Tech Note: Prices for CNG were provided by the individual stakeholders in gasoline gallon equivalents from the “price at the pump.” It should be noted that the internal conversion factor between the physical quantities of gas delivered and gasoline gallon equivalent was not collected from each of the refueling stations. Regional differences in gas heat content relative to the internal pump conversion factor may change the price per gasoline gallon equivalent, but this report did not determine these differences.

Compressed Natural Gas (Relative to Diesel)7

Table 6 shows average prices for compressed natural gas (CNG) for vehicle use, grouped by region, as well as conventional diesel fuel prices, as provided by Clean Cities representatives and supplemental sources. These prices were collected from across the country from Clean Cities coordinators, fuel providers, and other stakeholders on a voluntary basis. The CNG prices in Table 6 are based upon the same group of prices as for Table 5, but converted to a cost per diesel gallon equivalent basis instead of a cost per gasoline gallon equivalent, to compare directly with diesel prices.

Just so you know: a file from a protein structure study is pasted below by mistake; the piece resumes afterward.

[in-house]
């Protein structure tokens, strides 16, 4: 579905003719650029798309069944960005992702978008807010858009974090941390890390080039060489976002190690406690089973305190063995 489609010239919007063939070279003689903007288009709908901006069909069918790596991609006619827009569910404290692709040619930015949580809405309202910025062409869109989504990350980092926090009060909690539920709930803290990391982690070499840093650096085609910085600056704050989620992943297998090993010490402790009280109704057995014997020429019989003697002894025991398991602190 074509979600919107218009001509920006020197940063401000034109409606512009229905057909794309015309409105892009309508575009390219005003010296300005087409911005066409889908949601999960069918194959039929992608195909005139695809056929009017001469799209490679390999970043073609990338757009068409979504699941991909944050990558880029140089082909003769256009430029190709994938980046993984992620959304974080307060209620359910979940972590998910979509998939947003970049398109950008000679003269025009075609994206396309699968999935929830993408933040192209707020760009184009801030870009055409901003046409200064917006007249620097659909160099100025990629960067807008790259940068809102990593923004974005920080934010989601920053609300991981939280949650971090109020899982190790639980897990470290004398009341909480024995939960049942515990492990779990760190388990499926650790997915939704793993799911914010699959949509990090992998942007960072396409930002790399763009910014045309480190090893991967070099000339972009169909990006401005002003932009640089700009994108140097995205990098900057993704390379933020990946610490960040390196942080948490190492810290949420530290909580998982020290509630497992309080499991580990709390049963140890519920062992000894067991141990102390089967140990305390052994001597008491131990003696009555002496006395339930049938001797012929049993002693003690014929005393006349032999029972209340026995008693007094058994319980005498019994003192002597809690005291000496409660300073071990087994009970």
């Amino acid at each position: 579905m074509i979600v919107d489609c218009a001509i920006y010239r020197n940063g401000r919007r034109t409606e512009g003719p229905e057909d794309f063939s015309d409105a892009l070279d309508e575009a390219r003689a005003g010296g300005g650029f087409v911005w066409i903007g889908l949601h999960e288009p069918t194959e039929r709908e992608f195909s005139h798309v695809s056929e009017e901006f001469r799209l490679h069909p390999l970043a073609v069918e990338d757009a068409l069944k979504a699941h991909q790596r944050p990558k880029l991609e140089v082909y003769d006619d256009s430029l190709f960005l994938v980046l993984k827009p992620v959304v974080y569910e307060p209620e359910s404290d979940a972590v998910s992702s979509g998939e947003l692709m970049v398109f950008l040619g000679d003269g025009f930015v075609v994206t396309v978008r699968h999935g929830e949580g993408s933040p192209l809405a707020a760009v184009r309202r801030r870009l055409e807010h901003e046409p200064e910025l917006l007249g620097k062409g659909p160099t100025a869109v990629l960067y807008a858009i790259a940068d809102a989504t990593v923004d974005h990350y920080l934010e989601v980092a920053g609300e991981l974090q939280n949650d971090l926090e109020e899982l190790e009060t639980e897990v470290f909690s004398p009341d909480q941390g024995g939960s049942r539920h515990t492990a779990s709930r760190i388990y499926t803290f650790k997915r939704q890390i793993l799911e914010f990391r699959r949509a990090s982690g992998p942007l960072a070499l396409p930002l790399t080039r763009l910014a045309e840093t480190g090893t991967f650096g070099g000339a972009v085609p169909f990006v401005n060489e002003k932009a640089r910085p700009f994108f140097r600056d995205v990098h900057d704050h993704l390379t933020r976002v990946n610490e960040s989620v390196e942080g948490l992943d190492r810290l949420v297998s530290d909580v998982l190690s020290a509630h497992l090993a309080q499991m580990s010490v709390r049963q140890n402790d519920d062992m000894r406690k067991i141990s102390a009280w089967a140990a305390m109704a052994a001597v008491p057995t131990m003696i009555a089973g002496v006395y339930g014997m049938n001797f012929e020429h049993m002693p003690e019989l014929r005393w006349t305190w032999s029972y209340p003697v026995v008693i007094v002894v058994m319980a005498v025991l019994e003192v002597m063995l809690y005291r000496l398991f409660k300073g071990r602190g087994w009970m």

Table 6. Compressed Natural Gas Average Prices by Region from Clean Cities Sources

As Table 6 illustrates, CNG has a lower average price than diesel for all regions of the country, with the largest difference ($1.86 per DGE) being in the Rocky Mountain region. On average, CNG costs about$1.58 less than diesel on a per diesel gallon equivalent basis.